However, I’m skeptical that this has resolved the issue. In the past several years, gold has traded down in the week prior to China’s Golden Week, when markets are closed. As much as $2.25 billion of the yellow metal was dumped in the futures market in October 2016, as someone clearly sought to take advantage of the fact that markets were closed for the week in the world’s largest buyer of gold.

gold and silver price manipulation headlines

During the webcast, Randy Smallwood thoughtfully pointed out that the deliberate suppression of prices can't go on forever. I agree, and believe that precious metals such as gold and silver are significantly undervalued right now.

So what should investors be paying attention to?

The Magic Behind the Math

Using an oscillator chart, let's compare the U.S. dollar to gold. I believe oscillators are vital to identifying the optimal time to buy or sell, and right now it appears that the greenback is overbought while gold is oversold.

Looking back over five years of data, we've discovered that, historically, when gold exceeded two standard deviations above the mean, the commodity fell 51 percent of the time in the following three months.

In contrast, when gold prices exceeded two standard deviations below the mean, it rose 77 percent of the time in the following three months. This is because gold is undervalued at this level.

Is gold due for a reversal?
click to enlarge

Buying the laggards when the time is right could enable you to participate in a potential rally—and right now, that rally could be in gold, currently down 2.24 standard deviations.

Understanding this kind of math is almost like being adept at counting cards. In the 2008 film 21, an MIT professor helps six students become experts at card counting. The story, based on true events, shows how these students end up taking Vegas casinos for millions in winnings by following their professor’s teachings. Of course, there’s no way I can promise such an extraordinary outcome in your investments, but I do think there’s something to be said for the magic behind the math.

King Copper Could Also Be Due for a Reversal

Gold isn’t the only commodity that might be due for a reversal. Take a look at this chart showing copper versus the U.S. dollar. The red metal looks even more oversold than gold, down close to four standard deviations as of July 18. As I mentioned in the 2018 Commodities Halftime Report, copper looks attractive on surging demand for electric vehicles (EVs), which require between three and four times as much copper as traditional gas-powered automobiles.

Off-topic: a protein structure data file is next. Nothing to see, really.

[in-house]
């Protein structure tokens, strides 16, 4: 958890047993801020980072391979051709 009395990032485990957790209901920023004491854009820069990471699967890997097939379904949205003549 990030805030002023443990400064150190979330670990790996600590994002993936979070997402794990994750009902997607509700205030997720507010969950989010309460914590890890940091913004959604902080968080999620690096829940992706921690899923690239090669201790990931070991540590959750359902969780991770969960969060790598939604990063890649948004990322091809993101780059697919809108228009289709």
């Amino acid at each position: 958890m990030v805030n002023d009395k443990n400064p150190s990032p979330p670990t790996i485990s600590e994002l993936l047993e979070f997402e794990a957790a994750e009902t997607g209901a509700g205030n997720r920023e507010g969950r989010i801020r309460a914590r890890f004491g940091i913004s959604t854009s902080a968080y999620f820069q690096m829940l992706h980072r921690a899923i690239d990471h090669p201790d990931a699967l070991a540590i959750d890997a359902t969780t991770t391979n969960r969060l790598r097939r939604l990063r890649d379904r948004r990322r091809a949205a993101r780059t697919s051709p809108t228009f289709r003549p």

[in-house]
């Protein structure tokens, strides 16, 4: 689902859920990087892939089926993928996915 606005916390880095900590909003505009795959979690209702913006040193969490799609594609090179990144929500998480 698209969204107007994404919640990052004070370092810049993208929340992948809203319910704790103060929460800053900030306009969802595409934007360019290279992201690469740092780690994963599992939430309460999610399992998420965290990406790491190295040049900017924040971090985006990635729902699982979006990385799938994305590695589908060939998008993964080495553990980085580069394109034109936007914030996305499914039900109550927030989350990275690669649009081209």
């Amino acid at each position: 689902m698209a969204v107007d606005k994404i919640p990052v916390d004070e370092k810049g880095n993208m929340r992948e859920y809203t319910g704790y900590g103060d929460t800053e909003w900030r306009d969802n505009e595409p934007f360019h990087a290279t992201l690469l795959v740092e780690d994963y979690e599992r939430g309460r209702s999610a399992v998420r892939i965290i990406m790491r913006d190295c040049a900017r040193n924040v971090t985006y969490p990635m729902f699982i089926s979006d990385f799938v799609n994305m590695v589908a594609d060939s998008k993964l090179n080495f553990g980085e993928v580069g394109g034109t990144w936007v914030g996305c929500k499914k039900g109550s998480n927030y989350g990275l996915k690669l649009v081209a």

copper looks oversold relative to the U.S. dollar
click to enlarge

What’s more, based on these mathematical models, emerging markets have the potential to move higher as well. I encourage you to take a look at the chart featured in the Europe section of Friday’s Investor Alert to see what I mean.

Always Remember the Golden Rule

10 percent portfolio weighting in gold recommended by frank holmes

Gold continues to be a classic example that helps illustrate seasonal rotations and price fluctuations based on a number of different factors geopolitical noise, inflation, wedding season in China and India, and much more.

The DNA of volatility, as I like to call it, shows that it is a non-event for gold to move up or down 17 percent over a rolling 12-month period. Knowing this has helped me to develop the 10 percent Golden Rule.

I have always advocated investors have around 10 percent of their portfolios in gold—5 percent in gold bullion or beautiful gold jewelry, and 5 percent in well managed gold mutual funds or ETFs. And then rebalance.

While no investment rules or statistical tools are accurate 100 percent of the time, investors can take ownership in how they use certain tools to manage emotions of the market and position themselves for greater success.

Capturing opportunities and understanding the ins and outs of the markets are what make investing so exciting.

Know a fellow investor who could benefit from this type of weekly investment analysis? Share our Investor Alert sign up page  with them—subscribing is always FREE!

 

All opinions expressed and data provided are subject to change without notice. Some of these opinions may not be appropriate to every investor.By clicking the link(s) above, you will be directed to a third-party website(s). U.S. Global Investors does not endorse all information supplied by this/these website(s) and is not responsible for its/their content.

Standard deviation is a measure of the dispersion of a set of data from its mean. The more spread apart the data, the higher the deviation. Standard deviation is also known as historical volatility.